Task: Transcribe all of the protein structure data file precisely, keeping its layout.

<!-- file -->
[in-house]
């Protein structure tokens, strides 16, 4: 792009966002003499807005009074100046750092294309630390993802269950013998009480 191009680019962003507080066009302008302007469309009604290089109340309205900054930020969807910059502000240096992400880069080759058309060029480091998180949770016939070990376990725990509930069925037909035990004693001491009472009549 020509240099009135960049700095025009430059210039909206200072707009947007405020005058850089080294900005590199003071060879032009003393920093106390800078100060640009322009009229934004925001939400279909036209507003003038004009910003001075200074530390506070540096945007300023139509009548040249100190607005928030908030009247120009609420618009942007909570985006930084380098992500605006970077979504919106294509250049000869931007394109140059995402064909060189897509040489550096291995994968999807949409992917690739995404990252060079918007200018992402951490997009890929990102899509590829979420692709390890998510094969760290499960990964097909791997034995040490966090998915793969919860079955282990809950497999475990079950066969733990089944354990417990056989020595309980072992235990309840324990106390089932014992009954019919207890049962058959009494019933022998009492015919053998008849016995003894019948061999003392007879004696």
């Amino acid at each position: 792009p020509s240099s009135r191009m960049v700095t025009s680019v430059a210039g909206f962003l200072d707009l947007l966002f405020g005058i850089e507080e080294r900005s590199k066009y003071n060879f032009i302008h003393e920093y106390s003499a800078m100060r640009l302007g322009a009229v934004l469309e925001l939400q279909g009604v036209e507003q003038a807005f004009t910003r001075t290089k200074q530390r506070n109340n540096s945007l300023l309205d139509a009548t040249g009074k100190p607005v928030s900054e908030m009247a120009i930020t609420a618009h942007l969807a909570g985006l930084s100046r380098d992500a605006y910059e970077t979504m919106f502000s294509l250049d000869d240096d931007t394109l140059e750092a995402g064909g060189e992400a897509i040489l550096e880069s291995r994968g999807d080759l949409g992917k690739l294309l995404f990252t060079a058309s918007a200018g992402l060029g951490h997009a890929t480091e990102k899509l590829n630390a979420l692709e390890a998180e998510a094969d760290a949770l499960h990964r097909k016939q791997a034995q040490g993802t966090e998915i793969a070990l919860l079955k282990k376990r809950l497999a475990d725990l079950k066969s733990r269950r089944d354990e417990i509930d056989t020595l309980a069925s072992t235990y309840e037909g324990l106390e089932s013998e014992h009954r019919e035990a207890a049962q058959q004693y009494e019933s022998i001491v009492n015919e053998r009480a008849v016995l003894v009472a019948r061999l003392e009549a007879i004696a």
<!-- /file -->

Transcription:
[in-house]
């Protein structure tokens, strides 16, 4: 792009966002003499807005009074100046750092294309630390993802269950013998009480 191009680019962003507080066009302008302007469309009604290089109340309205900054930020969807910059502000240096992400880069080759058309060029480091998180949770016939070990376990725990509930069925037909035990004693001491009472009549 020509240099009135960049700095025009430059210039909206200072707009947007405020005058850089080294900005590199003071060879032009003393920093106390800078100060640009322009009229934004925001939400279909036209507003003038004009910003001075200074530390506070540096945007300023139509009548040249100190607005928030908030009247120009609420618009942007909570985006930084380098992500605006970077979504919106294509250049000869931007394109140059995402064909060189897509040489550096291995994968999807949409992917690739995404990252060079918007200018992402951490997009890929990102899509590829979420692709390890998510094969760290499960990964097909791997034995040490966090998915793969919860079955282990809950497999475990079950066969733990089944354990417990056989020595309980072992235990309840324990106390089932014992009954019919207890049962058959009494019933022998009492015919053998008849016995003894019948061999003392007879004696």
């Amino acid at each position: 792009p020509s240099s009135r191009m960049v700095t025009s680019v430059a210039g909206f962003l200072d707009l947007l966002f405020g005058i850089e507080e080294r900005s590199k066009y003071n060879f032009i302008h003393e920093y106390s003499a800078m100060r640009l302007g322009a009229v934004l469309e925001l939400q279909g009604v036209e507003q003038a807005f004009t910003r001075t290089k200074q530390r506070n109340n540096s945007l300023l309205d139509a009548t040249g009074k100190p607005v928030s900054e908030m009247a120009i930020t609420a618009h942007l969807a909570g985006l930084s100046r380098d992500a605006y910059e970077t979504m919106f502000s294509l250049d000869d240096d931007t394109l140059e750092a995402g064909g060189e992400a897509i040489l550096e880069s291995r994968g999807d080759l949409g992917k690739l294309l995404f990252t060079a058309s918007a200018g992402l060029g951490h997009a890929t480091e990102k899509l590829n630390a979420l692709e390890a998180e998510a094969d760290a949770l499960h990964r097909k016939q791997a034995q040490g993802t966090e998915i793969a070990l919860l079955k282990k376990r809950l497999a475990d725990l079950k066969s733990r269950r089944d354990e417990i509930d056989t020595l309980a069925s072992t235990y309840e037909g324990l106390e089932s013998e014992h009954r019919e035990a207890a049962q058959q004693y009494e019933s022998i001491v009492n015919e053998r009480a008849v016995l003894v009472a019948r061999l003392e009549a007879i004696a």